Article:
At this time of the year, it should be clear to all that the items on the NGSC booklists are essential materials for each subject’s requirements. Students should have the required novels, texts, calculators and enough writing books and stationery for their learning programs. The Wellbeing Team can offer support if required.
Thank you to our school community for the support provided over the last few weeks in addressing concerns with social media posts. Thank you for having conversations about using the internet safely and respectfully. It is important to remind students that what is posted online becomes part of their digital footprint and deleting a post does not mean it’s permanently gone. Posting inappropriate content could potentially hurt students when they get older and enter the job market or further studies. Please continue to ensure students know how to protect their privacy and not place personal information on media sites.
END OF SEMESTER EXAMS, GAT for UNIT 3/4 SUBJECTS
End of semester exams will take place in weeks 8 and 9 of this term. Timetables have been published and students have been made aware of their exams and schedules. Students are reminded to have the correct equipment for all of their exams.
Included in the exam period is the Unit 3/4 GAT. This is a compulsory General Achievement Test for all students studying a Unit 3/4 VCE study. All year 10 students will do a similar assessment called the AGAT, which will highlight the capacities of students in their future pursuits.
STUDENT ATTITUDE TO SCHOOL SURVEY
The Student Attitude to School survey was held a week ago. This was done in conjunction with the Parent and Staff surveys. This information is used extensively to inform the school on what is working well and areas for development. The information is shared across the school community. Different teams throughout the school utilise this information in the development of initiatives, both current and new, to further improve the school.
CELEBRATING EDUCATION WEEK:
Be Bold Be Heard
Girls in the middle years of school celebrated voice and agency with the Be Bold Be Heard Forum at the Victorian Academy of Teaching. This Forum had several fantastic speakers, who were again from various backgrounds and shared with the students their actions to overcome challenges in their lives. It was a fantastic inspiration led by Respectful Relationships. Throughout the day the students worked through their action plans and spoke about the changes they would like to make at NGSC. They were mentored on how to set goals and ensure they developed a holistic view of leveraging change.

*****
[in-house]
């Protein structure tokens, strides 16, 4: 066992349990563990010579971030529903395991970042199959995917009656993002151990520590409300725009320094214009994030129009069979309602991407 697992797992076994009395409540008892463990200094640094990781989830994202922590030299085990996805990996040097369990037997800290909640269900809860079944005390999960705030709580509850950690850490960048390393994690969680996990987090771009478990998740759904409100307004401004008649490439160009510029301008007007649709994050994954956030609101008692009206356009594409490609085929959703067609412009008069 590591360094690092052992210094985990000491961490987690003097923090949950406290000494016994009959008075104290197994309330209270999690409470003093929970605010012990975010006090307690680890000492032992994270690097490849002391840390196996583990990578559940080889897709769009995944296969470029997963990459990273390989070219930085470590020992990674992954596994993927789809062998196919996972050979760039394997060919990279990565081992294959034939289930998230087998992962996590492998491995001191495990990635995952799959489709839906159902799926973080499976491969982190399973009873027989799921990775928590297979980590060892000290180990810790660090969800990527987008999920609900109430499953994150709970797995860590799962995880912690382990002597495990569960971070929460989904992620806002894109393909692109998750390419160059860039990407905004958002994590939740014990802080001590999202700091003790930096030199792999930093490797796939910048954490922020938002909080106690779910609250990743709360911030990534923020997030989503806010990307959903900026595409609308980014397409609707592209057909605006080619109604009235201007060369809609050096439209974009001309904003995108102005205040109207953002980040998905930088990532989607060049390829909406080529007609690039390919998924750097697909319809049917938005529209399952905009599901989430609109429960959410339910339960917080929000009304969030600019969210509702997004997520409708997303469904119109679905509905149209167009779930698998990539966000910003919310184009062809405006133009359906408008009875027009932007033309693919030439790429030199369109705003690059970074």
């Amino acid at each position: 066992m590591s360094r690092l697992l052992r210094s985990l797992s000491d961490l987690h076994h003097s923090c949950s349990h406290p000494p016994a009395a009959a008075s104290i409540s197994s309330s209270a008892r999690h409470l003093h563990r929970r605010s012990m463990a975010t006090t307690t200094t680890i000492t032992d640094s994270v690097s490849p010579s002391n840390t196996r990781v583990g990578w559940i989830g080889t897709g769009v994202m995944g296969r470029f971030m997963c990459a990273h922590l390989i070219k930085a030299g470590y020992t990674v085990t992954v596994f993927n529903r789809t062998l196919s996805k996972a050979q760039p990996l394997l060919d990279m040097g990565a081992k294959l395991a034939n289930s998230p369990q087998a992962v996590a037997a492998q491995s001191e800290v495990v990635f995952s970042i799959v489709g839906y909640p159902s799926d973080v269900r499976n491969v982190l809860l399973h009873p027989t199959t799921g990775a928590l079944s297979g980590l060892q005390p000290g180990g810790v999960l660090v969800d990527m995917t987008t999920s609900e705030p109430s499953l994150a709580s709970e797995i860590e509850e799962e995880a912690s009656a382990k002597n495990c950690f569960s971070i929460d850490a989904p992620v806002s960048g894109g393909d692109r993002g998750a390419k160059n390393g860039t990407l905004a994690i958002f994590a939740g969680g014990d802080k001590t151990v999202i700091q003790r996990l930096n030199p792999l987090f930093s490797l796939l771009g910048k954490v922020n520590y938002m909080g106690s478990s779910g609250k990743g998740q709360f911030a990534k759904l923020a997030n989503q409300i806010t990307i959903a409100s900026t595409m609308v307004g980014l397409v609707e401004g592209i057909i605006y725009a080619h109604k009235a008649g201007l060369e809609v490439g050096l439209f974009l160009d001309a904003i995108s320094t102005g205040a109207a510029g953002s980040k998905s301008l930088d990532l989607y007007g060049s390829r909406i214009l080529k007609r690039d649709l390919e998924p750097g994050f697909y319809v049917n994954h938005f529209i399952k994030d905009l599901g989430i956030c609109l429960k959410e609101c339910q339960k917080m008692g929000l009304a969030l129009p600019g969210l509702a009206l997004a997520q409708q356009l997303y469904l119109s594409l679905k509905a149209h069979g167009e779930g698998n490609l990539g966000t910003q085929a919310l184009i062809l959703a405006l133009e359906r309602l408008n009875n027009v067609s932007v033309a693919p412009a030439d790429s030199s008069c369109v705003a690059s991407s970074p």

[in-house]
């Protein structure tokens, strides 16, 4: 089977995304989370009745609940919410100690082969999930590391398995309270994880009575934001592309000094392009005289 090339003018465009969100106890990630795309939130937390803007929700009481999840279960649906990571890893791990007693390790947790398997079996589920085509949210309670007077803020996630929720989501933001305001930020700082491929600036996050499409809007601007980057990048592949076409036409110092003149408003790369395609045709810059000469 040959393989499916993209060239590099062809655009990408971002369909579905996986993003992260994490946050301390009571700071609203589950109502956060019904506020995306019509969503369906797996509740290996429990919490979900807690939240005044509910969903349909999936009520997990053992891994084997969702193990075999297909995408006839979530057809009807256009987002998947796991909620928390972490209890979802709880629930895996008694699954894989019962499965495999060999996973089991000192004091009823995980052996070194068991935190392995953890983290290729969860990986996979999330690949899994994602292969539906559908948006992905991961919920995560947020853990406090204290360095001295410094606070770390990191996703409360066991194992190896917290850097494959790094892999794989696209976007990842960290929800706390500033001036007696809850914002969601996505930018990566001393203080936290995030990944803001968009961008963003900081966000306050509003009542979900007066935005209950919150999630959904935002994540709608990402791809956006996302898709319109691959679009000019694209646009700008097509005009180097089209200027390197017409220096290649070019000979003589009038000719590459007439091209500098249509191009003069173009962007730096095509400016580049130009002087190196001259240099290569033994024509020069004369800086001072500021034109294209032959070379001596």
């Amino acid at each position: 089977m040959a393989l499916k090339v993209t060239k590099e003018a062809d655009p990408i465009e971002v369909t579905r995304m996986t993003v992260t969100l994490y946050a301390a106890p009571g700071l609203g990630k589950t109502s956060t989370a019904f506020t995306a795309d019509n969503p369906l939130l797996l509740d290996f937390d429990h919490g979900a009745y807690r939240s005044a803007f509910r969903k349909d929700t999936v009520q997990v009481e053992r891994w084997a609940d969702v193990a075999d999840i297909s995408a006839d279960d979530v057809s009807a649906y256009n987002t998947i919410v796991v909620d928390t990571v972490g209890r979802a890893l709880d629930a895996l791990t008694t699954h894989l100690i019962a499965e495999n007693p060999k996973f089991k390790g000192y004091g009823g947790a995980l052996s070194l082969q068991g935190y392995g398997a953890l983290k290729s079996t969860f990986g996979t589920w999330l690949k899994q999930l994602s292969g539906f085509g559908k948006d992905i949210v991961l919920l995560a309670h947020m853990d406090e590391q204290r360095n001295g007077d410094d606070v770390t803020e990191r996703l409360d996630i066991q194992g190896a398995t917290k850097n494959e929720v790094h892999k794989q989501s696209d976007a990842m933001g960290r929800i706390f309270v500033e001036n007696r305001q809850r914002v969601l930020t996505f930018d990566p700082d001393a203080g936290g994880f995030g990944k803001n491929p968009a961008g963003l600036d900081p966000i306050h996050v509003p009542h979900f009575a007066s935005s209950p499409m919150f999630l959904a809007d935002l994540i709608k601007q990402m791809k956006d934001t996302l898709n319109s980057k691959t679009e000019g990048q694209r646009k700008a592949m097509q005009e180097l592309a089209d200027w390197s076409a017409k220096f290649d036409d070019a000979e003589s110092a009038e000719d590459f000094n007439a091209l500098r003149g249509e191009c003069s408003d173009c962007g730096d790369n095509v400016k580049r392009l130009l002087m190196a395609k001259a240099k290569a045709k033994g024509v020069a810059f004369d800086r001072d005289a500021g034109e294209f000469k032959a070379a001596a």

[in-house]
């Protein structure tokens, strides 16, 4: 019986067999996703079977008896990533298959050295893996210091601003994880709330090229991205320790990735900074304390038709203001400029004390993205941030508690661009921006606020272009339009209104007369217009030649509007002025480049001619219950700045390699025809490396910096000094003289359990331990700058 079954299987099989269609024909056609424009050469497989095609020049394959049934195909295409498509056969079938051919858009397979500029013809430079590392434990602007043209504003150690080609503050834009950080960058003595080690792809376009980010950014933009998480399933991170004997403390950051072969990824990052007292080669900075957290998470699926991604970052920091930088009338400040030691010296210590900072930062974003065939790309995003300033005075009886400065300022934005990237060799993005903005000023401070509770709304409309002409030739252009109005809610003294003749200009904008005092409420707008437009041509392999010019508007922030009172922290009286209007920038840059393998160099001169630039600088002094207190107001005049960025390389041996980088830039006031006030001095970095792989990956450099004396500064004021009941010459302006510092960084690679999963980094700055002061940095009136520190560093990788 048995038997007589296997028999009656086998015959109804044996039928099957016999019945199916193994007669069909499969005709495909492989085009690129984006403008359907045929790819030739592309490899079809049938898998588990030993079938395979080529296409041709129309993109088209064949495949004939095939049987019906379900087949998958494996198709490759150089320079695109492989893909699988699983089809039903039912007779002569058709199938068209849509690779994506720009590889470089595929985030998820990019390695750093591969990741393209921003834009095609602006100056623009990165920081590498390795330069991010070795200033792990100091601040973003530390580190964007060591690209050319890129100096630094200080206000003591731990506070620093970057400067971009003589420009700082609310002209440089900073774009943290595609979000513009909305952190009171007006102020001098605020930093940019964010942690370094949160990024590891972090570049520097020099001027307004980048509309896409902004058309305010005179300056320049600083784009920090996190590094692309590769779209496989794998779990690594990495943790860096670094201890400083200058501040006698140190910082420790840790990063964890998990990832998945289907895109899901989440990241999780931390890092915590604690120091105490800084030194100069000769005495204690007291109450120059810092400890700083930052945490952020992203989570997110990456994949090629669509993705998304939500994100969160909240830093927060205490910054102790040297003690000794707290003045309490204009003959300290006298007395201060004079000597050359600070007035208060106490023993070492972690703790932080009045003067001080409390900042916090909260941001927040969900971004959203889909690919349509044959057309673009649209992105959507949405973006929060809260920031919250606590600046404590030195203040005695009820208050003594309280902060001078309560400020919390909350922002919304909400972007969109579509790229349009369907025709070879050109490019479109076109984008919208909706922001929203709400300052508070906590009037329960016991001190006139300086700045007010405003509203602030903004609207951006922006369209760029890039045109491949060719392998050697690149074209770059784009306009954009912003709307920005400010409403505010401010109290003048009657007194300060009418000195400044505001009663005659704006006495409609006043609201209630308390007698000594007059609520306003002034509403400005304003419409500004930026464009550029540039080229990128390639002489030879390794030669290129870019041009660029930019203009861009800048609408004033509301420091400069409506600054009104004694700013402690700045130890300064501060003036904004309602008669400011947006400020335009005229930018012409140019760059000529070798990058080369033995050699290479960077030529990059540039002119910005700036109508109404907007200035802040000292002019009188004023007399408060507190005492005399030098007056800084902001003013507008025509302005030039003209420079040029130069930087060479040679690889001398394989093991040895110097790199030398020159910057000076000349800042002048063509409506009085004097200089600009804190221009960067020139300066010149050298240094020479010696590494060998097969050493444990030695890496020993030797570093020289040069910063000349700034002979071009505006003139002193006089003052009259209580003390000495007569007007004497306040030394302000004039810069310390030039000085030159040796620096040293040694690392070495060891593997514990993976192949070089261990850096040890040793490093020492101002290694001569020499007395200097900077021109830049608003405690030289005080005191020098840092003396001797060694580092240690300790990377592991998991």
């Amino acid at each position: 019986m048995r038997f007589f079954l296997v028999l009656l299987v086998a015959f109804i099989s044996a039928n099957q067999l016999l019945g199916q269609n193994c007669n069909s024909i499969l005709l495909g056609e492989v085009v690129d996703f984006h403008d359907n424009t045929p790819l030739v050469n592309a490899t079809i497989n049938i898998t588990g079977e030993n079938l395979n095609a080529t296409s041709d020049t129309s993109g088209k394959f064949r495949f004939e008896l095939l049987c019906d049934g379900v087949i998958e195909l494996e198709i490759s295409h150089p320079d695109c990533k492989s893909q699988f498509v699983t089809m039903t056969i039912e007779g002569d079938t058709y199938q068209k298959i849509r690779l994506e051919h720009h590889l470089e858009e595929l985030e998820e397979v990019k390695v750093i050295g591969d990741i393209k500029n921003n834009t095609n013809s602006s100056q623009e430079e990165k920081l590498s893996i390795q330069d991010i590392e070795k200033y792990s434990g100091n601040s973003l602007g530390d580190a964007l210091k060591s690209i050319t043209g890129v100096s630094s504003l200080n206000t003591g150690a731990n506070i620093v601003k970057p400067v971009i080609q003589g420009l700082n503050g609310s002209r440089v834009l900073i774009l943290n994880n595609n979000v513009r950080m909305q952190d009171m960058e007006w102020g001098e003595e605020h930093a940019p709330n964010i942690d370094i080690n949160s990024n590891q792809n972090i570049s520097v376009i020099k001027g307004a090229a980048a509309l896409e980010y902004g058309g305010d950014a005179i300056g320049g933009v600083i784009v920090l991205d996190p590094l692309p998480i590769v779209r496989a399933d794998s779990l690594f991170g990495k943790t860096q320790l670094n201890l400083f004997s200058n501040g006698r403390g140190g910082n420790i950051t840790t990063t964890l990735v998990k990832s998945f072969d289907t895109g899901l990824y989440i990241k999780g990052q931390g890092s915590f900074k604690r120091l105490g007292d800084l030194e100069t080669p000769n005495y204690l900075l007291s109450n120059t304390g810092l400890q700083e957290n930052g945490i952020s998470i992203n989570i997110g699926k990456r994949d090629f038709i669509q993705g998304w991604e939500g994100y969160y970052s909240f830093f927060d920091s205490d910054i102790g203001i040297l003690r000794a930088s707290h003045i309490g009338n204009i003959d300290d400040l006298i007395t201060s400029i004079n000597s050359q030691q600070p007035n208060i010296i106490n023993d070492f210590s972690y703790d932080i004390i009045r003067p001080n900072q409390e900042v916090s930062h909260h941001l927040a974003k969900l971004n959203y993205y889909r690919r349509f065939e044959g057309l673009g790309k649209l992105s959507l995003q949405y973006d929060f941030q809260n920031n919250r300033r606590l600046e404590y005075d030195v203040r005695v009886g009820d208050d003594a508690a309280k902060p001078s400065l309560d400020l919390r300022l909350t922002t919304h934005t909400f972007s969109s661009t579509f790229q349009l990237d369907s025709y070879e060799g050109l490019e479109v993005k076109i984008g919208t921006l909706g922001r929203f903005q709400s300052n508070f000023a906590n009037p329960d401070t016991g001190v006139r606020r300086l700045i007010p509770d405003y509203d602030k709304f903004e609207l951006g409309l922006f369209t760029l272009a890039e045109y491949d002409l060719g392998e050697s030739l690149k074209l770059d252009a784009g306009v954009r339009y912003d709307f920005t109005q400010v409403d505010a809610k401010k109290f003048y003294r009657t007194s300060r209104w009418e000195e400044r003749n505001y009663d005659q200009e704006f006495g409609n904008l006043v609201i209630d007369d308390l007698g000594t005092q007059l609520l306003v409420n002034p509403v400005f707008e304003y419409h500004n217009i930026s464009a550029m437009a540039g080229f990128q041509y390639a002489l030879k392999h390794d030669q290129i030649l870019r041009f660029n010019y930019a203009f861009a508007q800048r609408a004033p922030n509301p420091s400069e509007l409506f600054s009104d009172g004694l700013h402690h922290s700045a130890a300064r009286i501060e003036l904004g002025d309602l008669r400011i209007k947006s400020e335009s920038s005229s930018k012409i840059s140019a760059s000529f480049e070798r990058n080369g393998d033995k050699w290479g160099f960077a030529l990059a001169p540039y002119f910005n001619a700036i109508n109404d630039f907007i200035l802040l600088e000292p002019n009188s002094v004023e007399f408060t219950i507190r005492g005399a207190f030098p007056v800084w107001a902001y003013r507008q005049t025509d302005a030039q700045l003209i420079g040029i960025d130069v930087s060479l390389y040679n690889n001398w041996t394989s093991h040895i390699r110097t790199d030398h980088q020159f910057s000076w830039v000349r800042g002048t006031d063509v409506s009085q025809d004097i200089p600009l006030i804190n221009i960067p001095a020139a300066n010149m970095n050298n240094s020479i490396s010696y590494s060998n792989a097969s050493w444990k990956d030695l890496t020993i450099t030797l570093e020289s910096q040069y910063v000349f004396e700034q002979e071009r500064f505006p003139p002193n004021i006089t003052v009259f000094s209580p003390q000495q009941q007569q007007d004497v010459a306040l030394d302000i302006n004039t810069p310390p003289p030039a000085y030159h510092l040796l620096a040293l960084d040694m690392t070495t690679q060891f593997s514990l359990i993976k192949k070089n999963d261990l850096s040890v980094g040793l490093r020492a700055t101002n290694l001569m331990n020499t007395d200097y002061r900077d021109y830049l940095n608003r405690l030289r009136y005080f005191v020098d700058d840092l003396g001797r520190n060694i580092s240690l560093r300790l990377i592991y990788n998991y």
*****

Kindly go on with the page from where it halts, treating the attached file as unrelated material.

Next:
Not only did our students structure an excellent action plan, but they also liaised and collaborated with students from other schools and presented confidently their intentions to be achieved by the end of the year. It was a fantastic example of student voice and agency at NGSC and more broadly into the wider community.
Below are some of the discussions held by students through the day:
- Public speaking
- Feelings of judgement from audience
- Intimidated by audience
- Have a friend or teacher help you distress before speaking
- More prep time
- Focus on friends smiling face in crowd
Challenge: People not taking things seriously, especially boys
Solution: Reward boys with a different activity
People in BBH making noise but not having a voice:
- All goals are SMART goals
- Going directly to people and asking what needs to be done
Students having different priorities and not agreeing on what to do next:
- Having everyone present their ideas so everyone is heard.
- Keep coming back to the original goal so everyone feels motivated and energized about the process, even if it’s not what they individually wanted originally.
Challenge: Getting your point across and being listened to
Solution: Not just a single student but a group of students communicate
All Year 9 Students took part in their own interview with a department careers coach this week. These coaches are provided with the data taken from a survey completed earlier in the year and discuss each student's capabilities and potential pathways. Each student has about 30 minutes with the coach, and it prepares them well for a plan going into course selections in term 3. We feel that students have a far greater understanding of themselves and their own direction in education and employment.